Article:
Monday 24 October 2016

There's no room for defeatism in Obama's battle with racists

Published 27/06/2015 | 02:30

Mourners hug as Ethel Lance is buried at the Emanuel African Methodist Episcopal Church cemetery in North Charleston, South Carolina. Lance was one of the nine victims of the shooting at the Emanuel African Methodist Episcopal Church. Photo: Reuters/Brian Snyder
Mourners hug as Ethel Lance is buried at the Emanuel African Methodist Episcopal Church cemetery in North Charleston, South Carolina. Lance was one of the nine victims of the shooting at the Emanuel African Methodist Episcopal Church. Photo: Reuters/Brian Snyder

The barbaric murder of nine worshippers in Charleston, South Carolina, on June 17 by white supremacist Dylann Roof is the latest in a series of race-related incidents which has shaken American complacency about the state of race relations.

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The eldest victim of the Charleston attack was 87-year-old Susie Jackson and the youngest her nephew, aged 26. Four of the slain were reverends.

The 'New York Times' described Roof as a "millennial race terrorist". He was born in 1994, 30 years after the Civil Rights Act was signed into law.

Roof had been photographed brandishing the confederate flag in his promotional material, possessed apartheid paraphernalia and was aligned with white supremacy organisations. He wanted to start "a race war". The premeditated killing spree perpetrated in the historic African Methodist Episcopal Church has become a catalyst for the long-overdue removal of the Confederate battle flag from public buildings. Already several southern States have indicated that it is time to remove what is a symbol of the nation's racist past. The governor of South Carolina Nikki Haley has decreed it is time to remove the flag from the Statehouse. Her action has been welcomed by many political leaders, including presidential candidate Hillary Clinton. Decades of resistance to removal of the emblem were swept away in a seeming unstoppable momentum for change because of public outrage over the latest race hate crime. It has propelled a national debate and review of progress in racial equality 150 years after the Civil War.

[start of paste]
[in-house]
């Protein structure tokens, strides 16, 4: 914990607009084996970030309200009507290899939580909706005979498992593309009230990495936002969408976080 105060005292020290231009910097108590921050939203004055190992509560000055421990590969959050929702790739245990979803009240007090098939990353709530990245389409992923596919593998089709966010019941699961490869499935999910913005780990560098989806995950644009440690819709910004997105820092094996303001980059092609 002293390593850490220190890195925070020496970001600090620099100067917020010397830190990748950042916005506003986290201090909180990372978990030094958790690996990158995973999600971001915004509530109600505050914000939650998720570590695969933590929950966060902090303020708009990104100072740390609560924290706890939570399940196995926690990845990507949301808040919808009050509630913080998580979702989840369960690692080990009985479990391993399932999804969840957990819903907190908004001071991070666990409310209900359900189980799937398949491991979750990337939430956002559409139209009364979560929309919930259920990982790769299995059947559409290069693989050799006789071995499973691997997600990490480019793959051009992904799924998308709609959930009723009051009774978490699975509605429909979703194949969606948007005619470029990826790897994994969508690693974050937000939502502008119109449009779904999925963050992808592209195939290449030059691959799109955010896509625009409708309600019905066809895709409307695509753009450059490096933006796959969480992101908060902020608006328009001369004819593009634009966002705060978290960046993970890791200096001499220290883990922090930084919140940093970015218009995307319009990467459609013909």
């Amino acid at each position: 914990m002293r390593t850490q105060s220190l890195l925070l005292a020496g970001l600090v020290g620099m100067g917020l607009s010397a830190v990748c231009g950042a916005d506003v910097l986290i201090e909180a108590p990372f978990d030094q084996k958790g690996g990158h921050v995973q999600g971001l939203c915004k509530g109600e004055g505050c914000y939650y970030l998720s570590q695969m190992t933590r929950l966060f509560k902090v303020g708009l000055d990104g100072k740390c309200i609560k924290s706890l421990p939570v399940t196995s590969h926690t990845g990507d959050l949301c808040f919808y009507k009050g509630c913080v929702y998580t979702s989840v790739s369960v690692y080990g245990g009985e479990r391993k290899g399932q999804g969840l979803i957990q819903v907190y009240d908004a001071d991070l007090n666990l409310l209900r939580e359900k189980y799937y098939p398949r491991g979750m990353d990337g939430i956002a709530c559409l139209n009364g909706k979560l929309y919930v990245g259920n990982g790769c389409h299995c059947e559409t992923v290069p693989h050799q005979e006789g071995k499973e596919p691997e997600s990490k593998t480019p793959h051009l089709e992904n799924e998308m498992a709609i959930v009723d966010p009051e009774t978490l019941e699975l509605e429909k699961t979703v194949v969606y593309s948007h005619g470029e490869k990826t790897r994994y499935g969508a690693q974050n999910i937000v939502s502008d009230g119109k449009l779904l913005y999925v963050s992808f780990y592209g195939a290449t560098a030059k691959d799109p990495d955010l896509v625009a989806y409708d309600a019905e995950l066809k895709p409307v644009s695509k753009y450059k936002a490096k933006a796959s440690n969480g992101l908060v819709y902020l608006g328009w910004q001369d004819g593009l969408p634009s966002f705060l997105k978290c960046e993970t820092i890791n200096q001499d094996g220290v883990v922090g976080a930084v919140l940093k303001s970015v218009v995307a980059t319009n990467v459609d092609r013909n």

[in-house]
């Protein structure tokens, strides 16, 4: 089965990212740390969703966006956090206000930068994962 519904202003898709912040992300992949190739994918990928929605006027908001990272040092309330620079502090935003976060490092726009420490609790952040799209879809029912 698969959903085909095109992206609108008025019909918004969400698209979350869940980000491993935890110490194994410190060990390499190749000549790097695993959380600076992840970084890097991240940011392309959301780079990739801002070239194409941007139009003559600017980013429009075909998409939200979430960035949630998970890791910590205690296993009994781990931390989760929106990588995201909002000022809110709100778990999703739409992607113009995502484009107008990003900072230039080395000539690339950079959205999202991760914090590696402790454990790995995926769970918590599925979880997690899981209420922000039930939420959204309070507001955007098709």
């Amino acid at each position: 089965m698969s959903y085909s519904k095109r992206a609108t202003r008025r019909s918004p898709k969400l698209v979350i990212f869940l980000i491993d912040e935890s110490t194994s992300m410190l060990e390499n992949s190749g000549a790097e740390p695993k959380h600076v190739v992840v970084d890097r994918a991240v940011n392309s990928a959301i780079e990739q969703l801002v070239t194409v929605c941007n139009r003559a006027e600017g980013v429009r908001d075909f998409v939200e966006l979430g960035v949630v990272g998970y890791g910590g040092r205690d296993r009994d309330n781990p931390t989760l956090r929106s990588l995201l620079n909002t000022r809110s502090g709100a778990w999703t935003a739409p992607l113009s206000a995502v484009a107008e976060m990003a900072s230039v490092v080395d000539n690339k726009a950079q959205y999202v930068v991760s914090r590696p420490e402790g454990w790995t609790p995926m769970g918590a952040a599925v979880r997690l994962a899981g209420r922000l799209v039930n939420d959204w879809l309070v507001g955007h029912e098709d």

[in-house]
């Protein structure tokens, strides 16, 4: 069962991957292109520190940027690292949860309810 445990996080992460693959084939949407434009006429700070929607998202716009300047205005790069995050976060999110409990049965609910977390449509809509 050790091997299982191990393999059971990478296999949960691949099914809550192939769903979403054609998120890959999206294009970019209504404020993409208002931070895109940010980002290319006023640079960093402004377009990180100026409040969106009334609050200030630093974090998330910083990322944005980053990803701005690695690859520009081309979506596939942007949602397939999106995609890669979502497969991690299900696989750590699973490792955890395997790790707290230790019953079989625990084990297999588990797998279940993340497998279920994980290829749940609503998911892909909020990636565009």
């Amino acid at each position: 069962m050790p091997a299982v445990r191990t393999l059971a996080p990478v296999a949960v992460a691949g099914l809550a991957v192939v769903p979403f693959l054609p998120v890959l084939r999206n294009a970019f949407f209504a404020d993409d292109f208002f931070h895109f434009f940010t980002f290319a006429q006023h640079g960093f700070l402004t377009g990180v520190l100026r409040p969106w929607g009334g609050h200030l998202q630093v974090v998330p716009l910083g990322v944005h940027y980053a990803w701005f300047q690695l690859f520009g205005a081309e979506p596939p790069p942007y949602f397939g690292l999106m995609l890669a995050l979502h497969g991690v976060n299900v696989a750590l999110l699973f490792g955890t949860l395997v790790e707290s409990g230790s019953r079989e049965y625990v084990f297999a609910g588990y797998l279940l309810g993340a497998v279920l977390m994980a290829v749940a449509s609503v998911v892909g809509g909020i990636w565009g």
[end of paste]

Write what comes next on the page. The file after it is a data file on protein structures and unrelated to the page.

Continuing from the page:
Dark emotions and recriminations have been generated north and south. It has been claimed that people have been overly tolerant of deep-rooted, structural racial bias, not only in the southern states but in the supposedly progressive north. A recent survey of 251 employees of Zara in New York City made for embarrassing reading for the leading clothes retailer when it was claimed the company practised aggressively racist policies in its stores, including racial profiling of customers.

Several high-profile killings and abuse of black people by white police officers have helped to foment an awareness of official racism by public authorities and agents. People are looking at the facts and they do not lie. African Americans are poorer and sicker, less educated, more likely to be in jail and absolutely more likely to be victimised and even killed by police officers.

The fact that there is an African American president in the White House is, of course, an indication of huge social and political progress, a fact emphasised by Barack Obama himself, who has entered the current debate with admirable candour. As a candidate for the presidency, race did not define his campaign but it emerged by way of criticism. He was either "too black" or "not black enough".